What the State Department Should Know About U.S. Involvement with Rosoboronexport

At Monday’s State Department press briefing, Deputy Spokesperson Mark Toner stated that the State Department has “called on all countries to stop supplying weapons, arms to – munitions to the Syrian regime.” But Mr. Toner seemed unaware of the extent to which the United States Government itself supports Assad’s primary arms supplier, Rosoboronexport, with a multi-million dollar contract. When asked about this contract, Toner replied, “I’m not sure what you’re referring to. The only thing you might be referring to is we do have a limited contract with Russia to provide helicopter parts, I think, for some helicopters that are – that have been loaned to the Afghan – or sold or given to the Afghan military. That, I think, is the extent.” But that is not the extent. Since the Syrian uprising started last March, the United States has continued to do business with Russian State arms broker Rosoboronexport, including signing a no-bid, fixed price foreign sales contract worth $375 million to purchase 21 Mi series helicopters and spare parts for the Afghan Army in May 2011. This contract comes with the option to purchase an additional $550 million in arms, which the Department of Defense is now exercising, which raises the total value of the contract to nearly $1 billion. The Department of Defense has told Members of Congress that the 21 helicopters in the initial purchase, worth $375 million, are essential to maintaining the U.S. timeline for withdrawal from Afghanistan, but they’ve been secretive about the need for the additional $550 million in helicopters and spare parts that they plan on procuring. That contract extension could be underway now. The U.S. government has the opportunity to end its contract with Rosoboronexport. That is just one way in which the State Department can leverage all of its available influence over Russia: by halting a contract with the very company that provides material support such as weapons to the Assad regime. Furthermore, State also can place pressure on Assad’s enablers in Russia by expanding travel restrictions to executives of companies like Rosoboronexport that continue to provide lethal military support to the Assad regime. It is surprising that the U.S. Army would engage in a no-bid fixed price foreign sales contract rather than a competitive bidding process for the purchase of these dual purpose helicopters, especially given the price of this equipment. While Rosoboronexport is the main arms broker for Russian manufactured weapons, the civilian versions of the Mi-17 which come unarmed can be purchased commercially. The Department of Defense has so far not clarified why these helicopters needed to be purchased given their use for flight training for Afghan army pilots. Even more surprising is the fact that the U.S. Army would now choose to exercise the additional purchase option to procure spare parts that can be purchased on the commercial market. In light of the crisis in Syria and it escalation over the past 14 months, how can the United States claim to be using all of its leverage to shift Russia’s support for the Assad regime while also doing business with the very company that has provided him with the necessary firepower to slaughter his own people leaving over 10,000 civilians dead?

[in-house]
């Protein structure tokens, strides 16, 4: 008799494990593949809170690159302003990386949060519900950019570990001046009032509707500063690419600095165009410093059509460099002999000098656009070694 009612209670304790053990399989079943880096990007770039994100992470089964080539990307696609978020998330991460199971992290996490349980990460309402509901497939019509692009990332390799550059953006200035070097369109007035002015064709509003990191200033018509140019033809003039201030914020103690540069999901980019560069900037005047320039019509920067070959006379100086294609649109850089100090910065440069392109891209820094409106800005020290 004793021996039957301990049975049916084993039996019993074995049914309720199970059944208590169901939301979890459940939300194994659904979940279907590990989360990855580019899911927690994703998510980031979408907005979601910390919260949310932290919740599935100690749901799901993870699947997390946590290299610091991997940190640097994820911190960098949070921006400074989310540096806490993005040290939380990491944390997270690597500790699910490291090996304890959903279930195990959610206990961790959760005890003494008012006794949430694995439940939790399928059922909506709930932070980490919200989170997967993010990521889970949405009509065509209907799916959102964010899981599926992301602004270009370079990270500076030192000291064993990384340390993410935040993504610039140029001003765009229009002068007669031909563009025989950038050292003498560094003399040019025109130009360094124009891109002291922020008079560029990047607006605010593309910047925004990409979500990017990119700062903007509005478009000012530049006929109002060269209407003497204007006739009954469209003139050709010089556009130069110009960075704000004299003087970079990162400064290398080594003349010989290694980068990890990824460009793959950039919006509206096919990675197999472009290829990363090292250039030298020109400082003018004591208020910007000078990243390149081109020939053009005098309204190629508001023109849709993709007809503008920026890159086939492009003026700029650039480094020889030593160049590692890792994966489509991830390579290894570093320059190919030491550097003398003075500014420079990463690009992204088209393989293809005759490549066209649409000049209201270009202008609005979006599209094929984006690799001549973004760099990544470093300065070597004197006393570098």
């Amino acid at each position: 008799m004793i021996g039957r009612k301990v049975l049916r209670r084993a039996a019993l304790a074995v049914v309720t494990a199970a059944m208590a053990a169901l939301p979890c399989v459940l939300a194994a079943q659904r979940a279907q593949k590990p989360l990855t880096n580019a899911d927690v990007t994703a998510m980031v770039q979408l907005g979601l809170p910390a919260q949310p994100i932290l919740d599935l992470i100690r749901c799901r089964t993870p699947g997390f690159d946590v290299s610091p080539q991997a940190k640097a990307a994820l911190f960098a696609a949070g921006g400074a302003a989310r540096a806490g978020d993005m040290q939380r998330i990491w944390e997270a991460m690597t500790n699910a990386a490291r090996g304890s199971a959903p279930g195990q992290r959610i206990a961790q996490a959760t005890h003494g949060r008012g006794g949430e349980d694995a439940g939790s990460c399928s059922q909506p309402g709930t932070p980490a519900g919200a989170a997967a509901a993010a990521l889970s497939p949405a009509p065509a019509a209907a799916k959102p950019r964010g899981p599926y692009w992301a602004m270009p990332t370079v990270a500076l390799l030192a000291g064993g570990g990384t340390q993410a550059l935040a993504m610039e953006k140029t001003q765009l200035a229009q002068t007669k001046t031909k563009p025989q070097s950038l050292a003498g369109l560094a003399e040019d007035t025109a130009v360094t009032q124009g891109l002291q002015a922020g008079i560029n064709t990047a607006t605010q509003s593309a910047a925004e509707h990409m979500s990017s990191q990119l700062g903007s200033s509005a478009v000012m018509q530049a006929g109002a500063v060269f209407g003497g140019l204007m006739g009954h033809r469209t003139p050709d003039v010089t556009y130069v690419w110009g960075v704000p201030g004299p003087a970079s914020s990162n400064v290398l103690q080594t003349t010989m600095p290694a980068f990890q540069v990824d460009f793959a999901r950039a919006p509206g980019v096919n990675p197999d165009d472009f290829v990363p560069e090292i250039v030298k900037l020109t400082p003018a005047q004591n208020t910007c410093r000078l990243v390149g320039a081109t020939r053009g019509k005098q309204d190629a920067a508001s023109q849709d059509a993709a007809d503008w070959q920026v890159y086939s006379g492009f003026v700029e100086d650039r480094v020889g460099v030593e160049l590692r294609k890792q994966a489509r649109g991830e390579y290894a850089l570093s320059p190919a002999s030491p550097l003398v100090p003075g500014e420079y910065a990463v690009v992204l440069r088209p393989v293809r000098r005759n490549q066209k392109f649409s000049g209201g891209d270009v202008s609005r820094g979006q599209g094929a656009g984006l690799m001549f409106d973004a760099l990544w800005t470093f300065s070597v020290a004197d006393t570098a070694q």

Published on May 10, 2012


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